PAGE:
But it’s the extras that are included with the Vasant_K that truly make it stand out from the sea of rectangular boxes that perform essentially the same function. Song Audio packages the unit with a beefy 98%-silver power cord of their own manufacture that alone retails for $400, a Hubbell hospital-grade outlet into which to plug it, and Cardas shorting caps for unused inputs. Also included is a tiny little bottle of Cardas TC-2 contact cleaner/enhancer, with which to treat your RCA and speaker connectors before you insert the Vasant_K into your system. Although it might seem a touch gimmicky, it sure is swell having all this neat stuff to play with when you open up the box, and the detail-oriented nature of the whole package certainly inspires confidence.

The Vasant_K is supplied with one of two different footers: Vibrapods or spikes that prop the amplifier up on a set of high heels. These long spikes -- which thread into the bottom of the unit -- along with the supplied protective discs, are milled bronze that’s plated with 18k gold and polished to a mirror finish. The two different footers are not user-replaceable, as the circuit board must be removed in order to retrofit one for the other. The review unit came equipped with spikes.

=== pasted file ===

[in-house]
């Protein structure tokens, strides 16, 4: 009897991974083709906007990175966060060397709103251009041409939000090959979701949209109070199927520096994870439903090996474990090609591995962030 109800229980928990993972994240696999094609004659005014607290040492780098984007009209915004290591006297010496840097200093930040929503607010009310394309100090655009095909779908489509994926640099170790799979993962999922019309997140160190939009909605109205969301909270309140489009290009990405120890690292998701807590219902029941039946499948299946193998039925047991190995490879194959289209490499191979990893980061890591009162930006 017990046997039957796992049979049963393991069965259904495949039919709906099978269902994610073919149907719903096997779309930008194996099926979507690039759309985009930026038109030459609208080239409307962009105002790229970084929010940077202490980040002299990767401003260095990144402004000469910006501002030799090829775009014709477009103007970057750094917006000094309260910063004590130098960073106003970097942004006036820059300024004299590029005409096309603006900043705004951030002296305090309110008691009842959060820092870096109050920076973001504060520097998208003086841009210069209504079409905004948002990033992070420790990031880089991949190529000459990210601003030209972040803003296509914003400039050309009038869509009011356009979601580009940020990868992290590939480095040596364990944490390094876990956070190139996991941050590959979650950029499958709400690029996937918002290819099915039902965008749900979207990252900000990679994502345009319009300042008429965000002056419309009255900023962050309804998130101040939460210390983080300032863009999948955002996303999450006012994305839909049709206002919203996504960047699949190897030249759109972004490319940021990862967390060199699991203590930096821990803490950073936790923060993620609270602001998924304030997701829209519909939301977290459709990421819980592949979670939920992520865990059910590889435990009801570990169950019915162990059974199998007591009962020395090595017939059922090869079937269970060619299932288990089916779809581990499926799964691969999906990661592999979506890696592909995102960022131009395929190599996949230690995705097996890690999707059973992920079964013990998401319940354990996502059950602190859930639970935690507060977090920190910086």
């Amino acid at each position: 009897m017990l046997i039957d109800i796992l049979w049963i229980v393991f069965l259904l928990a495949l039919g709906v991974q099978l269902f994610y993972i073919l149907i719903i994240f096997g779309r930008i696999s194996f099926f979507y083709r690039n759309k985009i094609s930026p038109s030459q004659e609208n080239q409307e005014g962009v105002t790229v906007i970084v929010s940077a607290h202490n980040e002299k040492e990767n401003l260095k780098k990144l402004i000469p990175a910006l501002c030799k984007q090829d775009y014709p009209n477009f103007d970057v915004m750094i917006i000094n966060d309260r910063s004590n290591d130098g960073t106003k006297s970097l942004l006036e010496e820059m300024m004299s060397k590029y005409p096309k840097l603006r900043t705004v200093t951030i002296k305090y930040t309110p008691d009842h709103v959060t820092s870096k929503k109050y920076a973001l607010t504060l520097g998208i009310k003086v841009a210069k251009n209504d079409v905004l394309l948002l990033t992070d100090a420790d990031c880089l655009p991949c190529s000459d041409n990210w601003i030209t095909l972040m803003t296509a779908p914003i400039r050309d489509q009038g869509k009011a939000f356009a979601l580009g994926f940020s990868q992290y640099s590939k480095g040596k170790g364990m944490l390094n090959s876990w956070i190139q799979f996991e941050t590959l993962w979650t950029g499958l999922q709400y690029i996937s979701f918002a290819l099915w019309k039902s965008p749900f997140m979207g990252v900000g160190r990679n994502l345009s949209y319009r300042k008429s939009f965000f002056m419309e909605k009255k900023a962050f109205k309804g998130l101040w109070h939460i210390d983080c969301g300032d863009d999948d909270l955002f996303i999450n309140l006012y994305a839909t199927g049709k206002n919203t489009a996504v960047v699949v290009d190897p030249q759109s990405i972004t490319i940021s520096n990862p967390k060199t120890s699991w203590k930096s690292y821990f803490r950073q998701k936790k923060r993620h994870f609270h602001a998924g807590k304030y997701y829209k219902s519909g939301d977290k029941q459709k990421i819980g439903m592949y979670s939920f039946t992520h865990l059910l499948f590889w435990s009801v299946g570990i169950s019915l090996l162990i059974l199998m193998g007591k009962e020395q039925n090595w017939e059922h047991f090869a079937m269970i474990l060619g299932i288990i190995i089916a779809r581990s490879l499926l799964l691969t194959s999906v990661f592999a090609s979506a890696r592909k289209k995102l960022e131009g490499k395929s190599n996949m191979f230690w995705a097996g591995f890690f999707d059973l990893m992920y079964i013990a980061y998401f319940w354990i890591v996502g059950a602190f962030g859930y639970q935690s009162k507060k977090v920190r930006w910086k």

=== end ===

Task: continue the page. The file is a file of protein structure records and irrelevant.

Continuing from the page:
Measuring 17"W x 12"D x 6"H and weighing in at 22 pounds, the GA120S Final Edition is very nicely finished, and has a distinctive yet subtle appearance and admirable build quality. The review unit functioned flawlessly and ran very cool for the entire time I used it. I get the feeling that this is a reliable, well-designed unit, as does Song Audio -- they back it with a ten-year warranty. The unit is available in North America via Song Audio and worldwide from the manufacturer. Song Audio offers a 30-day home trial, and also handles all technical support.